When I last wrote about making a simple cleaning spray from vinegar, I had only tried scenting it with citrus peels, but ruminated on what other types of good-smelling things might also be interesting to experiment with. So today, in partnership with Intelligent Lids, I'm sharing a bunch of variations on the theme: pine, eucalyptus, grapefruit. If you love a good project and to have your fingers smelling like lemon peel, this might be right up your alley.
Step one: Gather your supplies.
For this batch, I wanted to test out a bunch of my favorite scents, rather than sticking with my standard go-to of lemon-peel-infused vinegar. In addition to the white vinegar base, I chose fresh eucalyptus (purchased without a plastic wrapping at a local florist), a few sprigs of pine needles (plucked from a tree in my neighborhood), and imperfect lemons, oranges, and grapefruits.
I also rinsed and dried five glass jars and five jar lids from Intelligent Lids, a Seattle-based businesses that makes lids for standard and wide-mouth jars from recycled plastic that is food-safe and BPA-free. Though most of the jars in my pantry are topped with the more-typical metal lids sold with jars, those metal lids often rust if they're in a moist environment (fridge, bathroom) or if the jar is holding something corrosive (like vinegar). Having a stack of plastic lids is, for me, an essential back-up, and means I can store vinegar in a glass jar without worrying about using it up quickly before the lid rusts. Their lids are also recyclable, though they're intended to be so long-lasting that the hope is you'll have them for years and years.
Step two: Fill jars with your ingredients.
After washing and drying everything thoroughly, I added the citrus and greens to the glass jars. For the pine needles and eucalyptus, all I needed to do was snip them down to size and pop the springs in the jars. For the citrus, I used a peeler to remove just the outer rind, taking care not to get much of the white pith. The fruits are still edible after this, of course, but will go bad more quickly without their peels, so store them in the fridge and try to eat them within a day or two. Or, do this project when you already have some citrus fruits on hand and want to use the peels again prior to composting them.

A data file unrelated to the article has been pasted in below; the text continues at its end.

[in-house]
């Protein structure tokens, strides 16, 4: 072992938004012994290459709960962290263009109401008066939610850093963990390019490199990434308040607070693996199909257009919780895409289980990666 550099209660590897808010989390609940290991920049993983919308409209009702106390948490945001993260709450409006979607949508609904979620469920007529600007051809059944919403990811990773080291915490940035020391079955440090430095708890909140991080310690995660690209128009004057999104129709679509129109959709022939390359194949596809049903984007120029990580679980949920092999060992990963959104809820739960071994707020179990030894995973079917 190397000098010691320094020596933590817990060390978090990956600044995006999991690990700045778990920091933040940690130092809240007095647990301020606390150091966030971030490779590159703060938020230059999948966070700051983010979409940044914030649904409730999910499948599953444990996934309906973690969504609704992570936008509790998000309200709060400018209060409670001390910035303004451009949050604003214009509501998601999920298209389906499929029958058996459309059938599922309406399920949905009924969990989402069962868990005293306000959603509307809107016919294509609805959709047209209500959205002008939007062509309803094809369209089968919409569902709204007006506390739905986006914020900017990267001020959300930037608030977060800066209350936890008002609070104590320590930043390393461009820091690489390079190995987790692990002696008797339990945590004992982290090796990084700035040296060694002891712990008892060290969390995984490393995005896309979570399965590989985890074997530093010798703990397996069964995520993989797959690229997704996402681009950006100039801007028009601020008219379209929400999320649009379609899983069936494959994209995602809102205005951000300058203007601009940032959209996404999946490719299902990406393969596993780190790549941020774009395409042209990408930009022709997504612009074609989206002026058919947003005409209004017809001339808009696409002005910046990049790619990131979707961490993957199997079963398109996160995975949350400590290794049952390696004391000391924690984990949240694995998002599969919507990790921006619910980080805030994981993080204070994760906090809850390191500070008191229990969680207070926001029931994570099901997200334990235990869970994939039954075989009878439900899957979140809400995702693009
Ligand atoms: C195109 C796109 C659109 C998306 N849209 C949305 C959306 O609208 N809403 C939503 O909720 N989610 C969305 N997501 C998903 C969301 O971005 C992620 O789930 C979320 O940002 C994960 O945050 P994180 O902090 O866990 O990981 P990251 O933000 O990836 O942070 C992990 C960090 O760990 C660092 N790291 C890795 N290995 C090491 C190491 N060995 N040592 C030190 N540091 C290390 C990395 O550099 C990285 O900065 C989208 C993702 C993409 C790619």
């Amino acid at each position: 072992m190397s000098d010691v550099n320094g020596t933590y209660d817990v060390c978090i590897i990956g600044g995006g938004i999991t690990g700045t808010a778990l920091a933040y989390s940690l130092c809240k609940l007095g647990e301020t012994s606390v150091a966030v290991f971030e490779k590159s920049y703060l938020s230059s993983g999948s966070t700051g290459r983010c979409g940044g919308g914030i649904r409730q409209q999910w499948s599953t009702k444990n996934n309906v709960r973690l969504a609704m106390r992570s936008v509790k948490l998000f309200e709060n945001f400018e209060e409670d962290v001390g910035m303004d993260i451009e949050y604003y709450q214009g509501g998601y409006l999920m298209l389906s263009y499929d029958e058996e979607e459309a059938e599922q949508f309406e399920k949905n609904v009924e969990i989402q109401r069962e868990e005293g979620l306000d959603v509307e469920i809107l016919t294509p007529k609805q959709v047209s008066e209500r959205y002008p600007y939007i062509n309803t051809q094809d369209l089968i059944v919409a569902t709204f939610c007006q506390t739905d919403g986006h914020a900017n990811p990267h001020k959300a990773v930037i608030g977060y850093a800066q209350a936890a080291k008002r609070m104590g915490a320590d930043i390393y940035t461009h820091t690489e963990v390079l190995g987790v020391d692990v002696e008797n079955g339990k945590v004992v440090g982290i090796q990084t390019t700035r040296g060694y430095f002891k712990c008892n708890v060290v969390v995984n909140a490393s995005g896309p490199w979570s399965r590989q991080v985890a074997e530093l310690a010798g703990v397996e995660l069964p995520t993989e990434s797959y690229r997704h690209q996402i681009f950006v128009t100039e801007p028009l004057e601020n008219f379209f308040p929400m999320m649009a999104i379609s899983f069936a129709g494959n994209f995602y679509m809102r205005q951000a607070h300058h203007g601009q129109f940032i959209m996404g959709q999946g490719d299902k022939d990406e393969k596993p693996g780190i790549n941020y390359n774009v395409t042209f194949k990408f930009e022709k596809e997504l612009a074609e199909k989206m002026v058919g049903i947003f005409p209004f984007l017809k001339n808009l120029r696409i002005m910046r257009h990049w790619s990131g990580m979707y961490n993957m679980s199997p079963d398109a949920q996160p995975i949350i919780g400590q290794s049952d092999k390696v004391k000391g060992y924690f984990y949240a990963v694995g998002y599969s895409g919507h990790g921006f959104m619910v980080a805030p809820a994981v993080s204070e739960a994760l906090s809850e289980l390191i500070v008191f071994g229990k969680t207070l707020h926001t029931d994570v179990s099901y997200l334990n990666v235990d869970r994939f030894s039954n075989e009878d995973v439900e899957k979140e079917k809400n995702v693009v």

Step 3: Fill the jars with white vinegar.
White vinegar - the cheap, harsh stuff used for cleaning or canning and not for salads - isn't sold near me in bulk anywhere, so I vacillate between buying it in a huge plastic jug or a smaller glass jar, never knowing which is the more eco-friendly choice. (Right now, I'm leaning toward the plastic jug since it's so much larger and lighter. Thoughts?). Anyway: fill those jars almost to the tippy-top, and gently agitate to get out any air bubbles at the bottom.
Step 4: Seal the jars, and wait a week (or longer).
Pop on your lids of choice (mine are these), and set the jars aside somewhere out of the sun to steep for at least a week, or maybe longer if you have the patience. The vinegar inside should start to take on some of the tint of its contents, especially in the case of the citrus. Once your patience has elapsed (or you run out of your current stash of cleaning supplies), use a strainer or tongs to remove all the bits and pieces until only the vinegar remains; the rest can be composted.
For the cleaning spray itself, decant the vinegar into a spray bottle (here's how you can make your own). I sometimes dilute it with a little water, and sometimes I leave it full strength. If you have countertops or surfaces that are a little more precious, make sure to double check that you can use this on them before going full steam ahead. Otherwise, I spray this on my stovetop, in the sink, in the bathtub, everywhere.
And the verdict, scent-wise: I liked all of the results except for the pine needles, which turned a yellow-green shade reminiscent of dill pickles. And though eucalyptus is one of my favorite scents, it didn't impart its smell to the vinegar strongly enough to make it worth the while, I think. For now, I'll be sticking with citrus peels, but even those I'm curious about mixing and matching to get new scents.
Other things you add to cleaning vinegar? Questions I can answer about this DIY?
This post is sponsored by Intelligent Lids, creators of Made-in-the-USA recycled and recyclable mason jar lids. Thank you so much for supporting Litterless.